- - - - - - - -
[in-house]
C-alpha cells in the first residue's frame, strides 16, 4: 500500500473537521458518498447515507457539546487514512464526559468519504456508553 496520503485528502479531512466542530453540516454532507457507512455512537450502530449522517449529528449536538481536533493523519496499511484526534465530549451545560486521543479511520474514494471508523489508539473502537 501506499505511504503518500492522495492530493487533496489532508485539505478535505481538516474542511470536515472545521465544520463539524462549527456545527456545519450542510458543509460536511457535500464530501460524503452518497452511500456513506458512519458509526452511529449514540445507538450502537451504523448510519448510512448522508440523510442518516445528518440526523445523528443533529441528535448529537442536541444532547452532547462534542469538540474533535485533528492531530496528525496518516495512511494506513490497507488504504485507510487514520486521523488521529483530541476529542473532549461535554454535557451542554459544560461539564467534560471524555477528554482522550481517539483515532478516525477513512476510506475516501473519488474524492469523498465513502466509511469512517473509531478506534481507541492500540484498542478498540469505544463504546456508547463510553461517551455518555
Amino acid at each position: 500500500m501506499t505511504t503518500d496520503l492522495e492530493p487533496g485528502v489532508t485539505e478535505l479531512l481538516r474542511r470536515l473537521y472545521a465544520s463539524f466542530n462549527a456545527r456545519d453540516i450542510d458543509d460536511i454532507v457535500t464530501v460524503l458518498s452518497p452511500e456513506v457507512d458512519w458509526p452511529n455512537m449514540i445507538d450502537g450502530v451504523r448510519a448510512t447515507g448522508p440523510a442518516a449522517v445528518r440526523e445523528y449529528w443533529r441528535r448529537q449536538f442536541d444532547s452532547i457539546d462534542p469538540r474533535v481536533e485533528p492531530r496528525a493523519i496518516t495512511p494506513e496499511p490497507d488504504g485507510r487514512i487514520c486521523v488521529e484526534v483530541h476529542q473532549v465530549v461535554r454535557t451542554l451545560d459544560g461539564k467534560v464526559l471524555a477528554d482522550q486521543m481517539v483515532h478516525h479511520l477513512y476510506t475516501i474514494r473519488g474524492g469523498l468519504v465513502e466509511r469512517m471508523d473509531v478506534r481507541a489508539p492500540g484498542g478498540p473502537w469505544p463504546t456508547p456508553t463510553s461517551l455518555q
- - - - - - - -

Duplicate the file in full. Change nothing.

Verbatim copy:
[in-house]
C-alpha cells in the first residue's frame, strides 16, 4: 500500500473537521458518498447515507457539546487514512464526559468519504456508553 496520503485528502479531512466542530453540516454532507457507512455512537450502530449522517449529528449536538481536533493523519496499511484526534465530549451545560486521543479511520474514494471508523489508539473502537 501506499505511504503518500492522495492530493487533496489532508485539505478535505481538516474542511470536515472545521465544520463539524462549527456545527456545519450542510458543509460536511457535500464530501460524503452518497452511500456513506458512519458509526452511529449514540445507538450502537451504523448510519448510512448522508440523510442518516445528518440526523445523528443533529441528535448529537442536541444532547452532547462534542469538540474533535485533528492531530496528525496518516495512511494506513490497507488504504485507510487514520486521523488521529483530541476529542473532549461535554454535557451542554459544560461539564467534560471524555477528554482522550481517539483515532478516525477513512476510506475516501473519488474524492469523498465513502466509511469512517473509531478506534481507541492500540484498542478498540469505544463504546456508547463510553461517551455518555
Amino acid at each position: 500500500m501506499t505511504t503518500d496520503l492522495e492530493p487533496g485528502v489532508t485539505e478535505l479531512l481538516r474542511r470536515l473537521y472545521a465544520s463539524f466542530n462549527a456545527r456545519d453540516i450542510d458543509d460536511i454532507v457535500t464530501v460524503l458518498s452518497p452511500e456513506v457507512d458512519w458509526p452511529n455512537m449514540i445507538d450502537g450502530v451504523r448510519a448510512t447515507g448522508p440523510a442518516a449522517v445528518r440526523e445523528y449529528w443533529r441528535r448529537q449536538f442536541d444532547s452532547i457539546d462534542p469538540r474533535v481536533e485533528p492531530r496528525a493523519i496518516t495512511p494506513e496499511p490497507d488504504g485507510r487514512i487514520c486521523v488521529e484526534v483530541h476529542q473532549v465530549v461535554r454535557t451542554l451545560d459544560g461539564k467534560v464526559l471524555a477528554d482522550q486521543m481517539v483515532h478516525h479511520l477513512y476510506t475516501i474514494r473519488g474524492g469523498l468519504v465513502e466509511r469512517m471508523d473509531v478506534r481507541a489508539p492500540g484498542g478498540p473502537w469505544p463504546t456508547p456508553t463510553s461517551l455518555q